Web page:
All data scientists know the importance of good and unambiguous definitions of data dimensions, crucial to all phases of data analysis. However, semantics is often left implicit in the data, the semantic resources used to create the data are not easily accessible, or available in non-standard formats, non (easily) machine-readable – all factors hampering the possibility of reusing data in information systems or integrating it with other datasets and ultimately limiting the interoperability of data. This paper presents recommendations to engage agrifood sciences in a necessary transition to leverage data production, sharing and reuse and the adoption of the « ...more
We are seeking free-of-right photos illustrating co-learning by scientists, farmers and professionals around on-farm experimentation and digital opportunities in a broad range of systems and contexts. If you have pictures that eloquently illustrate this idea that you are willing to share, please drop us an email. It will be greatly appreciated!
Farmers struggle to use data for decision-making. A survey of over 1500 farmers demonstrated high rates of data collection but low rates of data usage. Participants to the conference “Identifying Obstacles to Applying Big Data in Agriculture” defined scenarios in which on-farm decisions could benefit from the application of Big Data. Common obstacles identified included errors in the data, inaccessibility of the data, unusability of the data, incompatibility of data generation and processing systems, the inconvenience of handling the data, the lack of a clear return on investment (ROI) and unclear ownership. One solution: Standards or guidelines for farmers ...more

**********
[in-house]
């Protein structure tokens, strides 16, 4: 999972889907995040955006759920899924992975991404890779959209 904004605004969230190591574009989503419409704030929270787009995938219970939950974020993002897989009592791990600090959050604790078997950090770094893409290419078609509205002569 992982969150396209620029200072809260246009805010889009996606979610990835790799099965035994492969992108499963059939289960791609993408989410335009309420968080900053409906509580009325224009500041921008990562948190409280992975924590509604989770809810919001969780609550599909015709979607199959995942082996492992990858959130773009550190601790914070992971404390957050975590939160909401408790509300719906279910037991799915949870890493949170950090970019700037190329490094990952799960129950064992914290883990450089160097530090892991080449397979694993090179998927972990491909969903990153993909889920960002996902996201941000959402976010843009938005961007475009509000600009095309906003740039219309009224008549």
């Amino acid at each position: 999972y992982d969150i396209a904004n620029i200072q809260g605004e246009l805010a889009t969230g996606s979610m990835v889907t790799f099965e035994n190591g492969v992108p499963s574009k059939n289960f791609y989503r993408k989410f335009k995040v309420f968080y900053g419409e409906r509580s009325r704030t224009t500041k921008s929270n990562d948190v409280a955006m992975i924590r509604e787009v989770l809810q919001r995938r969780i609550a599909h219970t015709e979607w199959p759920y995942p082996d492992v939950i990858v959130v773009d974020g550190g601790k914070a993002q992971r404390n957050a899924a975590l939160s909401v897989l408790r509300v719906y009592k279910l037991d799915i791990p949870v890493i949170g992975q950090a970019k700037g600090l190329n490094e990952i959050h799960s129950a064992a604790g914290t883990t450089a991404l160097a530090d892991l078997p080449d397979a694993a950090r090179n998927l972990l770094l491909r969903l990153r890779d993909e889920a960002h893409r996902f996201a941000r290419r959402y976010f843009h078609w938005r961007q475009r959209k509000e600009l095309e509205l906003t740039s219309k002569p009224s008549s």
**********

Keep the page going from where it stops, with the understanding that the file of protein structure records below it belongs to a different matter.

Thanks to the many who have answered our quick survey posted in the On-Farm Experimentation Community Info No. 1. We asked you to select any combination among the following themes: Creation/sharing of value and intellectual property Farmer-centric, co-learning and social aspects Data, metadata, analytics, modelling, artificial intelligence Transformation through policy, legislation and investment All aspects generated interest, but primarily the data and analytics, and the farmer-centric ones. We will soon come back to you with more about how we intend to make progress along those lines.
We launched a quick survey in the OFE-C info letter no. 5. To the question, “Do you use a standard for your agronomic data? » 85% answered, “No, but I would be interested,” nobody simply answered, “no” and 15% answered, “Yes.” Among the latter, the following standards were suggested: AgMIP / ICASA: Porter, C.H., C. Villalobos, D. Holzworth, R. Nelson, J.W. White, I.N. Athanasiadis, S. Janssen, D. Ripoche, J. Cufi, D. Raes, M. Zhang, R. Knapen, R. Sahajpal, K.J. Boote, J.W. Jones. 2014. Harmonization and translation of crop modeling data to ensure interoperability. ...more
The outcomes of on-farm experiments can support farmers’ decision-making processes, while inappropriate procedures would result in incorrect interpretations. Conventional statistical approaches (e.g., ordinary least squares regression) may not be appropriate for on-farm experiments because they are not capable of accurately accounting for the underlying spatial variations in a particular response variable (e.g., yield data). A combination of a repeated design and an anisotropic model is required to improve the precision of the experiments. [Tanaka,T.S.T. 2020. Assessment of research frameworks for on-farm experimentation through a simulation study of wheat yield in Japan . Preprint 12741.]